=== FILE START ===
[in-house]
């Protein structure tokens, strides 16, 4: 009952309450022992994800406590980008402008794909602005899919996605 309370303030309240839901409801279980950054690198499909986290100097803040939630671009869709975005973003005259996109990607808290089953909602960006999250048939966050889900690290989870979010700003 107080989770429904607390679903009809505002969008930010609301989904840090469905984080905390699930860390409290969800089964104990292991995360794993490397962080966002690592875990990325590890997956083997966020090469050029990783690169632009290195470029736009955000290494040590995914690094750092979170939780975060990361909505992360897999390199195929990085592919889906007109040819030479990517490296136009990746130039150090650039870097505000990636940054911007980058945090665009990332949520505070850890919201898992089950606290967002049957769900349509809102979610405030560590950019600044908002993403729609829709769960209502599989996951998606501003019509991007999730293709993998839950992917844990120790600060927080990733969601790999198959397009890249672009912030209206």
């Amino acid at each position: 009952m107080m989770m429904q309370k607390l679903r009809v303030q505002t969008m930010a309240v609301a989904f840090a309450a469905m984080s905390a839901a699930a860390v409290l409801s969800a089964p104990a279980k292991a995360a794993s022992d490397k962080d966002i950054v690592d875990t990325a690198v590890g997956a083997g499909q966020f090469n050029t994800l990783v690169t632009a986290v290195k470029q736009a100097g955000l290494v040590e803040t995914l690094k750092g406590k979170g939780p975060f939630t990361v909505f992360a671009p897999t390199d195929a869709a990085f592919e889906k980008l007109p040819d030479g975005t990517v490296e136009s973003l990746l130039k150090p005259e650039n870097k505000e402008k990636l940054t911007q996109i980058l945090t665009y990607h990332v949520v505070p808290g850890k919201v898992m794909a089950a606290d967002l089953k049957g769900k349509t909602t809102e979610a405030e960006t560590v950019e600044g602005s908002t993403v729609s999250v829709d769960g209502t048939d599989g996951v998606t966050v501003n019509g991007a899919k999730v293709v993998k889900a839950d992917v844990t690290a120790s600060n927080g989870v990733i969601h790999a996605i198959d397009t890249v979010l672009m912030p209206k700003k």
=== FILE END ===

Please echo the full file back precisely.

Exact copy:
[in-house]
């Protein structure tokens, strides 16, 4: 009952309450022992994800406590980008402008794909602005899919996605 309370303030309240839901409801279980950054690198499909986290100097803040939630671009869709975005973003005259996109990607808290089953909602960006999250048939966050889900690290989870979010700003 107080989770429904607390679903009809505002969008930010609301989904840090469905984080905390699930860390409290969800089964104990292991995360794993490397962080966002690592875990990325590890997956083997966020090469050029990783690169632009290195470029736009955000290494040590995914690094750092979170939780975060990361909505992360897999390199195929990085592919889906007109040819030479990517490296136009990746130039150090650039870097505000990636940054911007980058945090665009990332949520505070850890919201898992089950606290967002049957769900349509809102979610405030560590950019600044908002993403729609829709769960209502599989996951998606501003019509991007999730293709993998839950992917844990120790600060927080990733969601790999198959397009890249672009912030209206």
């Amino acid at each position: 009952m107080m989770m429904q309370k607390l679903r009809v303030q505002t969008m930010a309240v609301a989904f840090a309450a469905m984080s905390a839901a699930a860390v409290l409801s969800a089964p104990a279980k292991a995360a794993s022992d490397k962080d966002i950054v690592d875990t990325a690198v590890g997956a083997g499909q966020f090469n050029t994800l990783v690169t632009a986290v290195k470029q736009a100097g955000l290494v040590e803040t995914l690094k750092g406590k979170g939780p975060f939630t990361v909505f992360a671009p897999t390199d195929a869709a990085f592919e889906k980008l007109p040819d030479g975005t990517v490296e136009s973003l990746l130039k150090p005259e650039n870097k505000e402008k990636l940054t911007q996109i980058l945090t665009y990607h990332v949520v505070p808290g850890k919201v898992m794909a089950a606290d967002l089953k049957g769900k349509t909602t809102e979610a405030e960006t560590v950019e600044g602005s908002t993403v729609s999250v829709d769960g209502t048939d599989g996951v998606t966050v501003n019509g991007a899919k999730v293709v993998k889900a839950d992917v844990t690290a120790s600060n927080g989870v990733i969601h790999a996605i198959d397009t890249v979010l672009m912030p209206k700003k």